The NAACP mourns the loss of three athletically talented football players. Devin Chandler from Virginia Beach, Virginia, Lavel Davis Jr. from Ridgeville, South Carolina, and D'Sean Perry from Miami, Florida were killed on the campus of the University of Virginia in another senseless and tragic school violent shooting. It is heartbreaking to see another young Black man lose his life at the hands of senseless gun violence. African Americans are 14 times more likely to be killed by guns than whites, and among young Black men, gun violence is the leading cause of death. Whether it is a domestic violence shooting or a racially motivated mass shooting — gun violence is taking countless lives, deteriorating our security, and undermining our democracy.
We need solutions that keep us safe.
After the recent mid-term elections in states like Georgia, Virginia, Michigan, and Texas, it is imperative that we hold accountable and call on sitting governors to recognize that one of the top five concerns for all Black voters is gun violence and crime, a concern that needs tested solutions and interventions. The NAACP supported the bi-partisan Gun Safety Bill, passed in June 2022, which serves as an example of the right types of policies needed. We continue to work to support safe, sane, and sensible laws that help prevent gun violence as over 30,000 lives are claimed by gun violence annually in the United States – an epidemic in our communities.
We need bold leadership.
Politicians are responsible for stricter gun control and getting guns off the streets. Gun control requires more than just policing. Gun violence is a social cost created by individuals' inappropriate use of the industry's products that harm others. It should not be so easy to obtain a firearm in the U.S. Gun violence is also a part of a vicious cycle of race and inequities in America. Addressing the root causes must be the priority of our elected leaders.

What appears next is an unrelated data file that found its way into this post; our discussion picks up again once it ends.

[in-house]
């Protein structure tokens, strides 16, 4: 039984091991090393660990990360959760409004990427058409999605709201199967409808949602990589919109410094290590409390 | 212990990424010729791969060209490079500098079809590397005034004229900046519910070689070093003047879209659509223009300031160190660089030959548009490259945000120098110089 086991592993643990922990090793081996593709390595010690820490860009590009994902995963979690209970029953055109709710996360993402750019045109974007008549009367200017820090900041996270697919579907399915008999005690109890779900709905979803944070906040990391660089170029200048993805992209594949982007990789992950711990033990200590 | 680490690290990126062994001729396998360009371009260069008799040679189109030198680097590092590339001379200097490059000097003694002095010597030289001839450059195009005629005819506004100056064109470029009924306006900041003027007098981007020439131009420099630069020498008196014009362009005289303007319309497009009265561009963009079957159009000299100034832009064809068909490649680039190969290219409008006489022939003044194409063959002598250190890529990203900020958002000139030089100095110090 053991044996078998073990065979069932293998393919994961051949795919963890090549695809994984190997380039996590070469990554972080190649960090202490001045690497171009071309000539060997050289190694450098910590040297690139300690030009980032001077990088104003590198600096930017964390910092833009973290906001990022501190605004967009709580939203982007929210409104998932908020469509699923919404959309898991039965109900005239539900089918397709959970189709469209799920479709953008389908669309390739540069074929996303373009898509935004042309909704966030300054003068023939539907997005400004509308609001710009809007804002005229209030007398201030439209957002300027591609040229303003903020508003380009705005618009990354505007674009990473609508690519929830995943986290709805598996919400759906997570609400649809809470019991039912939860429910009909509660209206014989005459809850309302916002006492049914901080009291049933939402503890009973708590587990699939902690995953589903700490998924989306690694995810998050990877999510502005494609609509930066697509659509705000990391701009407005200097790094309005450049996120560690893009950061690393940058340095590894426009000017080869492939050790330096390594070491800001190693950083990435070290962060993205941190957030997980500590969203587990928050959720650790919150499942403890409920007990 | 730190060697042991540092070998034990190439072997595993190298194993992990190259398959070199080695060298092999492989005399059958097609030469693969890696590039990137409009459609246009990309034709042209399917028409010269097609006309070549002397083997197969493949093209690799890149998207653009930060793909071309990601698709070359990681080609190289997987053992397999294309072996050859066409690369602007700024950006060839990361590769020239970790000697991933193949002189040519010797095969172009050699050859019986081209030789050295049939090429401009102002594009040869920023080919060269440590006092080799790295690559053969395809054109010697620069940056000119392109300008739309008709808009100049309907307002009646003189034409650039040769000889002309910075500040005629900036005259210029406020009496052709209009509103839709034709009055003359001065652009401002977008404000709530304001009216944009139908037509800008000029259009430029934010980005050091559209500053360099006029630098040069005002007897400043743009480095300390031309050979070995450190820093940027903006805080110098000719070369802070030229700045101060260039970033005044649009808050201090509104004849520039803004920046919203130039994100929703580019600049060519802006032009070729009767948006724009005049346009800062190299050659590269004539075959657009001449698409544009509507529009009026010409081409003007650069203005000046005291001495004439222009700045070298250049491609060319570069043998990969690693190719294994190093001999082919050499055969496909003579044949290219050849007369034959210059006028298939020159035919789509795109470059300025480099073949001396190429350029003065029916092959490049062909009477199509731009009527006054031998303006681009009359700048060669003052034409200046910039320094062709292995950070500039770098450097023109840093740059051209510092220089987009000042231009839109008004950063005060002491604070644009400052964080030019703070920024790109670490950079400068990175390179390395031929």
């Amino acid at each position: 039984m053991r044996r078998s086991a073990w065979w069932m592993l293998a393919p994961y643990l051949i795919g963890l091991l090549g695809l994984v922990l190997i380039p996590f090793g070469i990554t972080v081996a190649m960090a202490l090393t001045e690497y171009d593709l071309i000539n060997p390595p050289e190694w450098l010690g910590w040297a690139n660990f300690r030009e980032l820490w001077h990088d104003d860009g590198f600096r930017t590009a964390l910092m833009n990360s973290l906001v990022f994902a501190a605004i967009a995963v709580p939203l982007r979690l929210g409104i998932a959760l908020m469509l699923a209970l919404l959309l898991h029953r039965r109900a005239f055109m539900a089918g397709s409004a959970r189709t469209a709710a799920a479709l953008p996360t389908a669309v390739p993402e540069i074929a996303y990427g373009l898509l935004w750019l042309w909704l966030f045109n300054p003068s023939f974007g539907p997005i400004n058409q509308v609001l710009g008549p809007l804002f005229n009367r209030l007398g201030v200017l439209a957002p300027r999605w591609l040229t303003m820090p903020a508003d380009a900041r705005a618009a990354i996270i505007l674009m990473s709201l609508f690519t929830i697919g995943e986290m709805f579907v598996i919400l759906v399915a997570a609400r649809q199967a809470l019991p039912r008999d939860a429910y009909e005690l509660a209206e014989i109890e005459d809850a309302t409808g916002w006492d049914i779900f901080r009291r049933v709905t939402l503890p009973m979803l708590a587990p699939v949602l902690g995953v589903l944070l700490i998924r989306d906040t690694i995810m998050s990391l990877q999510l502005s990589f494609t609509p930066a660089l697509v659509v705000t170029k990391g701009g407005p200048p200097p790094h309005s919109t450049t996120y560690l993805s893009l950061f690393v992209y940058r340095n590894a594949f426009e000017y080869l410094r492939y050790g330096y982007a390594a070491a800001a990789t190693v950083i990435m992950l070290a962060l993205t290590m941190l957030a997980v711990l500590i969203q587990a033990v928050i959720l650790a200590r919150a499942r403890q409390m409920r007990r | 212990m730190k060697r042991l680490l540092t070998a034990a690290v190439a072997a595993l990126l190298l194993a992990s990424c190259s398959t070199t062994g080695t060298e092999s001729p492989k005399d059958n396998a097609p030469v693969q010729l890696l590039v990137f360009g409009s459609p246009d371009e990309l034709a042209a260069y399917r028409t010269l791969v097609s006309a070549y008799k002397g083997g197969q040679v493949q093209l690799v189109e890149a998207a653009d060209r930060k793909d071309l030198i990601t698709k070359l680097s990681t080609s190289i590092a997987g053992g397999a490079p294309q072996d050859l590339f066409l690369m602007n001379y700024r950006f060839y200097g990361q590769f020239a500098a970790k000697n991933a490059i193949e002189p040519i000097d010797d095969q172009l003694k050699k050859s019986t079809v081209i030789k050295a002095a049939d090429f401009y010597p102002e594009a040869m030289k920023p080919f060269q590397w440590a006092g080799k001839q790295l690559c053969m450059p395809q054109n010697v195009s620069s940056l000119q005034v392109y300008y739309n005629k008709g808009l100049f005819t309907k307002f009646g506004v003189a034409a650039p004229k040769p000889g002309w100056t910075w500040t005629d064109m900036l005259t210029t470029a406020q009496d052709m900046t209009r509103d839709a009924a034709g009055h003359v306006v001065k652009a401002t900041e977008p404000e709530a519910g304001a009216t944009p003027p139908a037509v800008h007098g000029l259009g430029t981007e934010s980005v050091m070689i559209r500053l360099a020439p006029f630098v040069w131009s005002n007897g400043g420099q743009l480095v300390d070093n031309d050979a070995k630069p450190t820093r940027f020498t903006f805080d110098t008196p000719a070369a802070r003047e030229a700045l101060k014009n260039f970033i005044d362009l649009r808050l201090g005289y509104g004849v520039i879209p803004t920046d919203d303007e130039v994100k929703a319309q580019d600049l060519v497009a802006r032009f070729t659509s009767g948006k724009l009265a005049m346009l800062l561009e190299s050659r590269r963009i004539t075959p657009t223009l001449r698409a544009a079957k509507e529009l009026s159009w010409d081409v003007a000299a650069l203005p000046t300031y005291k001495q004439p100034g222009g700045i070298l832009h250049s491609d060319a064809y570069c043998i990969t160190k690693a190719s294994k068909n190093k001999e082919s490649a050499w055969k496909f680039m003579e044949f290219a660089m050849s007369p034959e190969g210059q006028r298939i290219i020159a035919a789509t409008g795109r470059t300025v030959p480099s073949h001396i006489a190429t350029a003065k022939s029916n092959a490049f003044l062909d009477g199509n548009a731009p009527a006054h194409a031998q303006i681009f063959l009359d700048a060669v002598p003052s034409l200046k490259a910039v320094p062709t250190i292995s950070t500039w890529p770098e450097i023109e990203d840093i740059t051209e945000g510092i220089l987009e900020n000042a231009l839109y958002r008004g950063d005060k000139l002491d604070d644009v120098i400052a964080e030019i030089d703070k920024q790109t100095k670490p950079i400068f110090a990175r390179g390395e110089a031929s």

We need solutions that do not criminalize us.
Ongoing gun violence and crime plague Black communities across the country at a higher rate and so do the disparities that keep these communities in a position of struggle. "Black families send their children to college with the intent for them to strive not to be murdered. Parents struggle to create healthy and safe environments for their children to grow and thrive. Under-resourced schools and medical facilities leave these families behind, and it impacts all aspects of daily life," says Keisha Deonarine, Director of the NAACP Center for Opportunity, Race and Justice. "The solutions have to match the source of the problem."
We need to come together.
Young Black people, especially Black boys, have a harder time escaping poverty and violence. As the next generation of leaders in this country, we have a responsibility to care for, invest in, and protect them. With policy advancements at gridlock on the federal level, we recognize that state and local solutions and interventions are our best path forward. When we come together to collaborate with our Governors who wield immense power then and only then can we turn around this crisis. Our values and our vote demand this!
--Rylan Pendleton, NAACP Leader
Home State: Alabama
--Dominik Whitehead, NAACP Leader
Home State: Virginia
--Carey Walls, NAACP Leader
Home State: Indiana
--Wisdom Cole, NAACP Leader
Home State: California